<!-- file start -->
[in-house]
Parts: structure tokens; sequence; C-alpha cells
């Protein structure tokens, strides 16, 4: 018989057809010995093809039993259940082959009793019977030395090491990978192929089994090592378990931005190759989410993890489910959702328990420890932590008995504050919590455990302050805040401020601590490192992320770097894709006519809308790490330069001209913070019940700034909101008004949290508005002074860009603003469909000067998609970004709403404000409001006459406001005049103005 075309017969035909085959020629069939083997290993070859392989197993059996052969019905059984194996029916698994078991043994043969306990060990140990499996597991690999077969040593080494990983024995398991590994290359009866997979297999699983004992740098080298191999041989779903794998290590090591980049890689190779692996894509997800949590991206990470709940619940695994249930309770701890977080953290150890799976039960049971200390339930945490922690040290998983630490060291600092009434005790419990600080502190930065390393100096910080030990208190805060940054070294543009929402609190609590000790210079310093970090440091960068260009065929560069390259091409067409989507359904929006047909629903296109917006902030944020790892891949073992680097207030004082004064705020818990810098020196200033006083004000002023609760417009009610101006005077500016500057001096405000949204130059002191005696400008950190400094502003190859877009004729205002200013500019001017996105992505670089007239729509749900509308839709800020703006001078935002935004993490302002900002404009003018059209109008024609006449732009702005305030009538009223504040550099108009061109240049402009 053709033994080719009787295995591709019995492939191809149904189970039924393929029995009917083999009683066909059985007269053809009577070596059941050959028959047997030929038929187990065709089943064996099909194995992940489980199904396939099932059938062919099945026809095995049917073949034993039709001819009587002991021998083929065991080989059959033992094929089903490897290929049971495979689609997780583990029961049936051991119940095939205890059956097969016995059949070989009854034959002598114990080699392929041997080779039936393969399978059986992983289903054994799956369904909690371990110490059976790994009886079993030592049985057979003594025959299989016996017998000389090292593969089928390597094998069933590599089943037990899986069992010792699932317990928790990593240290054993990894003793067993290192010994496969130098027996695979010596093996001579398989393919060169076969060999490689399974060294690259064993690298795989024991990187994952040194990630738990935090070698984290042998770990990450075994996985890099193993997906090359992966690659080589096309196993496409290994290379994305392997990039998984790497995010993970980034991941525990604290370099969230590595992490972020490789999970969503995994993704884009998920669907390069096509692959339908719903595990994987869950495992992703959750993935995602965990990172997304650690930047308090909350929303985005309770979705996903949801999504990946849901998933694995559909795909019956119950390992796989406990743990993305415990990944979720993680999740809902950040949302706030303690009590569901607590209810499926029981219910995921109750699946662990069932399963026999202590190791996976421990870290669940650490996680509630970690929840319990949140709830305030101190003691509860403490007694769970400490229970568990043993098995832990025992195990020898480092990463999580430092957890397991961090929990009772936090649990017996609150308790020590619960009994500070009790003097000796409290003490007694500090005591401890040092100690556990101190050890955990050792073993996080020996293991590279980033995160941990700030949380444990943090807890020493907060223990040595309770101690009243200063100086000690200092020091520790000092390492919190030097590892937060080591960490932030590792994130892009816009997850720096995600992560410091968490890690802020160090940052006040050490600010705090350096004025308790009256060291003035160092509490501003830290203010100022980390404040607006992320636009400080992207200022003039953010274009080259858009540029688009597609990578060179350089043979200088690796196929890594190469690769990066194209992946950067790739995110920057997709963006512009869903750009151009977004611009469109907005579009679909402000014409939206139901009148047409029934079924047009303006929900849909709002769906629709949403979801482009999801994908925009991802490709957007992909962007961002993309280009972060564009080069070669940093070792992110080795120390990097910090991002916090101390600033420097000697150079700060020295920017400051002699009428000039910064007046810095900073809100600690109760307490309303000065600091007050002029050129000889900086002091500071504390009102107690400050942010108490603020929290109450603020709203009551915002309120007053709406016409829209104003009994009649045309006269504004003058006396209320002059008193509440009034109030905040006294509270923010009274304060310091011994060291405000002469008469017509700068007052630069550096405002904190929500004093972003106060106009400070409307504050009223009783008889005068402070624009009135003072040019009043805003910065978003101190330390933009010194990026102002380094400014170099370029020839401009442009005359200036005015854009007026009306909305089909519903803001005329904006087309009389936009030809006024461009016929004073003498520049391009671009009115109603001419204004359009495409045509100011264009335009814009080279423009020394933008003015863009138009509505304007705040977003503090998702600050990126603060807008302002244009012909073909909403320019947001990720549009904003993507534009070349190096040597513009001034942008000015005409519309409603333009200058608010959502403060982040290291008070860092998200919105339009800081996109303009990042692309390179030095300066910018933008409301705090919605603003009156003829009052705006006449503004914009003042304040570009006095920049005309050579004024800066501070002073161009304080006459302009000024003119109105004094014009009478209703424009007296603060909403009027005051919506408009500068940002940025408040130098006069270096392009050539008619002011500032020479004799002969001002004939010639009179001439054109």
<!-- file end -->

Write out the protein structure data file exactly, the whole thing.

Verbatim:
[in-house]
Parts: structure tokens; sequence; C-alpha cells
């Protein structure tokens, strides 16, 4: 018989057809010995093809039993259940082959009793019977030395090491990978192929089994090592378990931005190759989410993890489910959702328990420890932590008995504050919590455990302050805040401020601590490192992320770097894709006519809308790490330069001209913070019940700034909101008004949290508005002074860009603003469909000067998609970004709403404000409001006459406001005049103005 075309017969035909085959020629069939083997290993070859392989197993059996052969019905059984194996029916698994078991043994043969306990060990140990499996597991690999077969040593080494990983024995398991590994290359009866997979297999699983004992740098080298191999041989779903794998290590090591980049890689190779692996894509997800949590991206990470709940619940695994249930309770701890977080953290150890799976039960049971200390339930945490922690040290998983630490060291600092009434005790419990600080502190930065390393100096910080030990208190805060940054070294543009929402609190609590000790210079310093970090440091960068260009065929560069390259091409067409989507359904929006047909629903296109917006902030944020790892891949073992680097207030004082004064705020818990810098020196200033006083004000002023609760417009009610101006005077500016500057001096405000949204130059002191005696400008950190400094502003190859877009004729205002200013500019001017996105992505670089007239729509749900509308839709800020703006001078935002935004993490302002900002404009003018059209109008024609006449732009702005305030009538009223504040550099108009061109240049402009 053709033994080719009787295995591709019995492939191809149904189970039924393929029995009917083999009683066909059985007269053809009577070596059941050959028959047997030929038929187990065709089943064996099909194995992940489980199904396939099932059938062919099945026809095995049917073949034993039709001819009587002991021998083929065991080989059959033992094929089903490897290929049971495979689609997780583990029961049936051991119940095939205890059956097969016995059949070989009854034959002598114990080699392929041997080779039936393969399978059986992983289903054994799956369904909690371990110490059976790994009886079993030592049985057979003594025959299989016996017998000389090292593969089928390597094998069933590599089943037990899986069992010792699932317990928790990593240290054993990894003793067993290192010994496969130098027996695979010596093996001579398989393919060169076969060999490689399974060294690259064993690298795989024991990187994952040194990630738990935090070698984290042998770990990450075994996985890099193993997906090359992966690659080589096309196993496409290994290379994305392997990039998984790497995010993970980034991941525990604290370099969230590595992490972020490789999970969503995994993704884009998920669907390069096509692959339908719903595990994987869950495992992703959750993935995602965990990172997304650690930047308090909350929303985005309770979705996903949801999504990946849901998933694995559909795909019956119950390992796989406990743990993305415990990944979720993680999740809902950040949302706030303690009590569901607590209810499926029981219910995921109750699946662990069932399963026999202590190791996976421990870290669940650490996680509630970690929840319990949140709830305030101190003691509860403490007694769970400490229970568990043993098995832990025992195990020898480092990463999580430092957890397991961090929990009772936090649990017996609150308790020590619960009994500070009790003097000796409290003490007694500090005591401890040092100690556990101190050890955990050792073993996080020996293991590279980033995160941990700030949380444990943090807890020493907060223990040595309770101690009243200063100086000690200092020091520790000092390492919190030097590892937060080591960490932030590792994130892009816009997850720096995600992560410091968490890690802020160090940052006040050490600010705090350096004025308790009256060291003035160092509490501003830290203010100022980390404040607006992320636009400080992207200022003039953010274009080259858009540029688009597609990578060179350089043979200088690796196929890594190469690769990066194209992946950067790739995110920057997709963006512009869903750009151009977004611009469109907005579009679909402000014409939206139901009148047409029934079924047009303006929900849909709002769906629709949403979801482009999801994908925009991802490709957007992909962007961002993309280009972060564009080069070669940093070792992110080795120390990097910090991002916090101390600033420097000697150079700060020295920017400051002699009428000039910064007046810095900073809100600690109760307490309303000065600091007050002029050129000889900086002091500071504390009102107690400050942010108490603020929290109450603020709203009551915002309120007053709406016409829209104003009994009649045309006269504004003058006396209320002059008193509440009034109030905040006294509270923010009274304060310091011994060291405000002469008469017509700068007052630069550096405002904190929500004093972003106060106009400070409307504050009223009783008889005068402070624009009135003072040019009043805003910065978003101190330390933009010194990026102002380094400014170099370029020839401009442009005359200036005015854009007026009306909305089909519903803001005329904006087309009389936009030809006024461009016929004073003498520049391009671009009115109603001419204004359009495409045509100011264009335009814009080279423009020394933008003015863009138009509505304007705040977003503090998702600050990126603060807008302002244009012909073909909403320019947001990720549009904003993507534009070349190096040597513009001034942008000015005409519309409603333009200058608010959502403060982040290291008070860092998200919105339009800081996109303009990042692309390179030095300066910018933008409301705090919605603003009156003829009052705006006449503004914009003042304040570009006095920049005309050579004024800066501070002073161009304080006459302009000024003119109105004094014009009478209703424009007296603060909403009027005051919506408009500068940002940025408040130098006069270096392009050539008619002011500032020479004799002969001002004939010639009179001439054109």